In astronomy and cosmogony, he attempted to explain the creation of the universe, creating his own cosmogonic model. He theorized that the Earth, which was created by air, was trapezoid in shape and that the world turns like a mill. The sun and the stars rotated around the Earth like a hat rotates around the head. Much like the Earth, the celestial bodies were flat bodies that floated in air.

Today, even though his theory of air being the primordial element of the world is not accepted as scientifically correct, his influence in philosophy up until the 18th century was significant, especially his meteorological findings. For instance, Stephen Hales in his book “Vegetable Statics” in 1727, influenced by Anaximenes’ theory writes “Air takes part in the composition of bodies wherein it is found in a solid form without its elasticity. Air is the universal link of nature”. The fact that Anaximenes came up with the theory that beings differ from one another due to their difference in air density and distribution makes him the forerunner of the atomic theory.

Bibliography

  1. “Anaximenes”. Helios New Encyclopaedic Dictionary. Passas, I. Athens, 1946. Print.
  2. Graham, David. Anaximenes. Internet Encyclopaedia of Philosophy. Iep.utm.edu. Web.
  3. Georgakopoulos, Konstantinos. Ancient Greek Scientists. Georgiades, Athens: 1995. Print.
  4. Pleures, Konstantinos. Greek Philosophers. Athens: Hilektron Publications, 2014. Print.
Anaximenes

Geminus

Philosopher, Mathematician, Astronomer, Geographer (c.110 BC – c.40 BC)

Geminus was a polymath from Rhodes. He studied in the philosophic school of Poseidonius and was initiated into the Stoic philosophy. Geminus wrote numerous books on mathematics and astronomy, only fragments of which survive today.

Although he was mistaken for Roman because of his seemingly Latin name, he was purely Greek as his name’s true origin suggests (from γέμος/gemos = φορτίον/ load). His primary field of interest was astronomy and mathematics. He wrote the book Isagogue to the Phenomena or Introduction to Astronomy, which fully survives. It contains the most important theories of ancient Greek astronomy, serving as a simple astronomical textbook. It includes commentaries on the works of Hipparchus, the greatest astronomer who ever lived as well as detailed descriptions on the constellations, the variation of on the length of day and night at different latitudes, rising of the signs of the zodiac cycle and the lunar month’s length. Furthermore, Geminus explains the solar and lunar eclipses, the motion of the planets and the weather prognostications connected with the movement of stars.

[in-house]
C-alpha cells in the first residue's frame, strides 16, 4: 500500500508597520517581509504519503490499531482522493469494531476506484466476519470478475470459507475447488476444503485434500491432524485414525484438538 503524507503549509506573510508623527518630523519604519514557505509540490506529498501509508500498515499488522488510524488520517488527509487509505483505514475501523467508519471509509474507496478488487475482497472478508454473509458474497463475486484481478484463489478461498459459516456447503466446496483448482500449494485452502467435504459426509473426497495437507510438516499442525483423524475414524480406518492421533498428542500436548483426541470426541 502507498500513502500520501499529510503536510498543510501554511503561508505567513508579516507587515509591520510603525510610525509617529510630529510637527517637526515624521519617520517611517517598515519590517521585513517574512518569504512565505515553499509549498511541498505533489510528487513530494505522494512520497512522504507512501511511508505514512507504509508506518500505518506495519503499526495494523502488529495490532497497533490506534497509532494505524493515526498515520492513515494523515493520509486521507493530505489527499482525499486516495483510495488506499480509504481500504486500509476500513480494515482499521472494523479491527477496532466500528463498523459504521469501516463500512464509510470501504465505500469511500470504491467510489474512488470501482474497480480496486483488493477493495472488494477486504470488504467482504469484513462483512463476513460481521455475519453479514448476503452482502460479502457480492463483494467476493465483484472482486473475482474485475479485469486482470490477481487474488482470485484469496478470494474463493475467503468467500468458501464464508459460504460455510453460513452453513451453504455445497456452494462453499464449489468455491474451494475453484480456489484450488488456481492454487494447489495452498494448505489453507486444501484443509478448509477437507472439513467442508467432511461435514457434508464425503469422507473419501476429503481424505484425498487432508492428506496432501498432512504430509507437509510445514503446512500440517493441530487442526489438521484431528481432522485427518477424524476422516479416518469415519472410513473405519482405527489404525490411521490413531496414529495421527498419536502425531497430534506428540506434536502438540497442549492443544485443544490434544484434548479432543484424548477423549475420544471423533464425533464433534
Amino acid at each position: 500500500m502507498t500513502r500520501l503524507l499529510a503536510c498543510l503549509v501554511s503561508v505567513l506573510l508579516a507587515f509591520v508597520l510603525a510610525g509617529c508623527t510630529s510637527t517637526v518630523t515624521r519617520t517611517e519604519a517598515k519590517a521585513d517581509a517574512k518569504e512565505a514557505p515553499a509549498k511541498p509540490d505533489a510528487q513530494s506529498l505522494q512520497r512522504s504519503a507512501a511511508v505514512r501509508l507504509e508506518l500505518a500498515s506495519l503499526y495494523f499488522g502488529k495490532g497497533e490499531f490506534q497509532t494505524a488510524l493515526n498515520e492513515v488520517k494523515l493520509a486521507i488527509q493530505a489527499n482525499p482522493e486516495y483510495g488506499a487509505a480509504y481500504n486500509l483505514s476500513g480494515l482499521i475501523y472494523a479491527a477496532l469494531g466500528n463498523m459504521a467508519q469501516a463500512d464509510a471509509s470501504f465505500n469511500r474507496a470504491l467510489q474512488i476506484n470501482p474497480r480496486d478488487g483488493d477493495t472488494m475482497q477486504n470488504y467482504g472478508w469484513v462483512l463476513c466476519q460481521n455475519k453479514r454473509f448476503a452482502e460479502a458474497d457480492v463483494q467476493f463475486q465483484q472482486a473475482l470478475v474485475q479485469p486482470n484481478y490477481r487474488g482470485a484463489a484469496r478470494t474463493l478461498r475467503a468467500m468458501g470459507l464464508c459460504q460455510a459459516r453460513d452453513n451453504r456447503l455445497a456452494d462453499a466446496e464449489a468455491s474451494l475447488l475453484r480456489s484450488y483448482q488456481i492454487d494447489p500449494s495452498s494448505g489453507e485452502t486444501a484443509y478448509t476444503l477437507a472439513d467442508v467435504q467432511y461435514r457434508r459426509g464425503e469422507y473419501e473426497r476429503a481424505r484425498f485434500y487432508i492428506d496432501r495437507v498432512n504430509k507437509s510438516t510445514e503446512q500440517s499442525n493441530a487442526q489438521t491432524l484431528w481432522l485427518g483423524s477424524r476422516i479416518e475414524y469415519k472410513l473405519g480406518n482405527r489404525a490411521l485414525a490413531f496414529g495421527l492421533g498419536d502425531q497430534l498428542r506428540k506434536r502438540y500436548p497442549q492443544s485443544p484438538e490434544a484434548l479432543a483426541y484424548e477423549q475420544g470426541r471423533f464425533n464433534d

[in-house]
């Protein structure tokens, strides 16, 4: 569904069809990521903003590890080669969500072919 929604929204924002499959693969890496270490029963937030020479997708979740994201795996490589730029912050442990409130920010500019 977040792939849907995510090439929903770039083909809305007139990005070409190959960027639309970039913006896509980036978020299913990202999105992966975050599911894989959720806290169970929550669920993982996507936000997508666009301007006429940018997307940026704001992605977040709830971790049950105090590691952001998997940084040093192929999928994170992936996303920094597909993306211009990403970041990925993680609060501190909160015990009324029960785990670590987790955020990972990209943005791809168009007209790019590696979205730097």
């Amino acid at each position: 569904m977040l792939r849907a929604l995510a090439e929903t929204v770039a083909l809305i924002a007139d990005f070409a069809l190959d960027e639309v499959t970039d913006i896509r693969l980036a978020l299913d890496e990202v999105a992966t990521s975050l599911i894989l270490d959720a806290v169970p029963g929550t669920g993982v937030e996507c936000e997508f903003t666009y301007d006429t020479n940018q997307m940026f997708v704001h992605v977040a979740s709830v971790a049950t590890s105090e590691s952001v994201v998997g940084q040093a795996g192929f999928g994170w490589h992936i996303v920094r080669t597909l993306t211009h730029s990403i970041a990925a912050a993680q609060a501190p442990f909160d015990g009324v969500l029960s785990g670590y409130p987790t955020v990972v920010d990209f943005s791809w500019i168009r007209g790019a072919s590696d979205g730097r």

His books Epitome on Poseidononius’ Meteorological Explanations and On the order of Mathematics survive only in fragments. The latter is a book on the history of mathematics. It features works on arithmetics and geometry, as well as applied mathematics such as logistics, geodesy, harmony, optics, mechanics and astronomy. In it, Geminus provides historical data on how mathematical terms such as hypothesis, axiom, theorem, figure, angle etc were founded. This mathematic encyclopaedia was one Proclus’ most valuable tools on mathematics since he quotes it extensively in his own works. It was also used extensively by Eutocius and Heron of Alexandria.

Geminus’ mathematical and astronomical work, while not as influential as his predecessors, exerted great influence to the mathematicians and philosophers of the late antiquity. Today, a crater on the moon bears the name “Geminus” in his honour.

Bibliography:

  1. D.R. Dicks. Geminus. Complete Dictionary of Scientific Biography. Encyclopaedia.com. Web.
  2. Georgakopoulos, Konstantinos. Ancient Greek Scientists. Georgiades, Athens: 1995. Print.
  3. Tziropoulou, Anna Eustathiou. Ἀρχιγένεθλος Ἑλληνικὴ Γλῶσσα. Georgiades, Athens: 2011. Print.
  4. J J O’Connor, E F Robertson. Geminus. University of St. Andrews, Scotland. www-groups.dsc.St-and.ac.uk. Web.
Geminus

Eupalinos

Engineer (6th century BC)

Eupalinos was an engineer from Megara, best known for his monumental engineering achievement, the Eupalinian aqueduct, a 1 km tunnel dug through a mountain.

During the 6th century BC, the tyrant of Samos Polycrates requested the construction of an underground aqueduct that would supply water to his city. The tunnel would have to be underground in order to prevent any possible siege from pirates while also providing possible retreat to citizens. This meant that the tunnel had to cross a total distance of 1 km under a 250 meter mountain. Polycrates hired the only engineer he considered capable of constructing it, Eupalinos.

To achieve this difficult task, Eupalinos used the necessary geometric solutions to figure out the tunnel’s route and angle. What is astounding for its time, is that the tunnel was simultaneously excavated from both ends of mount Castro (amphistomon), meeting at the middle.  He used trigonometry to measure the distances around the mountain and calculated the exact course of the tunnel from both ends. Eupalinos then charted the tunnel’s route on top of the mountain in order to keep track of its construction underground.